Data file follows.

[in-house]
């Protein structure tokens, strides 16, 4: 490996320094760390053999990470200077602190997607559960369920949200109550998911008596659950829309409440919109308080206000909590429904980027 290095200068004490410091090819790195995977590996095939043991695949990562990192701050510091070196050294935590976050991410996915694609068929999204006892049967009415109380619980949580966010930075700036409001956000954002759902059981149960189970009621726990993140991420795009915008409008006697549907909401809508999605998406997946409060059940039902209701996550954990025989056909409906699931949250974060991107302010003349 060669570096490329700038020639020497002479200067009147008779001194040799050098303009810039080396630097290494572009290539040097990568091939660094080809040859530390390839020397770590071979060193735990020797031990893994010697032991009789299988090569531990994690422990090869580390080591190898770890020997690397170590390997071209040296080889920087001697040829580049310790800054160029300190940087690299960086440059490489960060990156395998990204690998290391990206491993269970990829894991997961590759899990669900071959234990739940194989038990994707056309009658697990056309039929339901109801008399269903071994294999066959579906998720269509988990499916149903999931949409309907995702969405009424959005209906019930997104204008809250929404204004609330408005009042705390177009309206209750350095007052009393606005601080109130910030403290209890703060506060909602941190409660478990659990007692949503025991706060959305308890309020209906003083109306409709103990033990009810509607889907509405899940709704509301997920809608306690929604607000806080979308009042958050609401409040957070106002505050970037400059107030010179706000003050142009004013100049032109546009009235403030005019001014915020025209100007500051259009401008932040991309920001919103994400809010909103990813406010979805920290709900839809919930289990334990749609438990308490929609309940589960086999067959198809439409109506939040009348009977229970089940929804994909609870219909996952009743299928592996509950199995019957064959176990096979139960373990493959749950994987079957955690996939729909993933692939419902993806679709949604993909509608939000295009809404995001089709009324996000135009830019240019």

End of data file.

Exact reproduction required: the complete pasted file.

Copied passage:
[in-house]
């Protein structure tokens, strides 16, 4: 490996320094760390053999990470200077602190997607559960369920949200109550998911008596659950829309409440919109308080206000909590429904980027 290095200068004490410091090819790195995977590996095939043991695949990562990192701050510091070196050294935590976050991410996915694609068929999204006892049967009415109380619980949580966010930075700036409001956000954002759902059981149960189970009621726990993140991420795009915008409008006697549907909401809508999605998406997946409060059940039902209701996550954990025989056909409906699931949250974060991107302010003349 060669570096490329700038020639020497002479200067009147008779001194040799050098303009810039080396630097290494572009290539040097990568091939660094080809040859530390390839020397770590071979060193735990020797031990893994010697032991009789299988090569531990994690422990090869580390080591190898770890020997690397170590390997071209040296080889920087001697040829580049310790800054160029300190940087690299960086440059490489960060990156395998990204690998290391990206491993269970990829894991997961590759899990669900071959234990739940194989038990994707056309009658697990056309039929339901109801008399269903071994294999066959579906998720269509988990499916149903999931949409309907995702969405009424959005209906019930997104204008809250929404204004609330408005009042705390177009309206209750350095007052009393606005601080109130910030403290209890703060506060909602941190409660478990659990007692949503025991706060959305308890309020209906003083109306409709103990033990009810509607889907509405899940709704509301997920809608306690929604607000806080979308009042958050609401409040957070106002505050970037400059107030010179706000003050142009004013100049032109546009009235403030005019001014915020025209100007500051259009401008932040991309920001919103994400809010909103990813406010979805920290709900839809919930289990334990749609438990308490929609309940589960086999067959198809439409109506939040009348009977229970089940929804994909609870219909996952009743299928592996509950199995019957064959176990096979139960373990493959749950994987079957955690996939729909993933692939419902993806679709949604993909509608939000295009809404995001089709009324996000135009830019240019």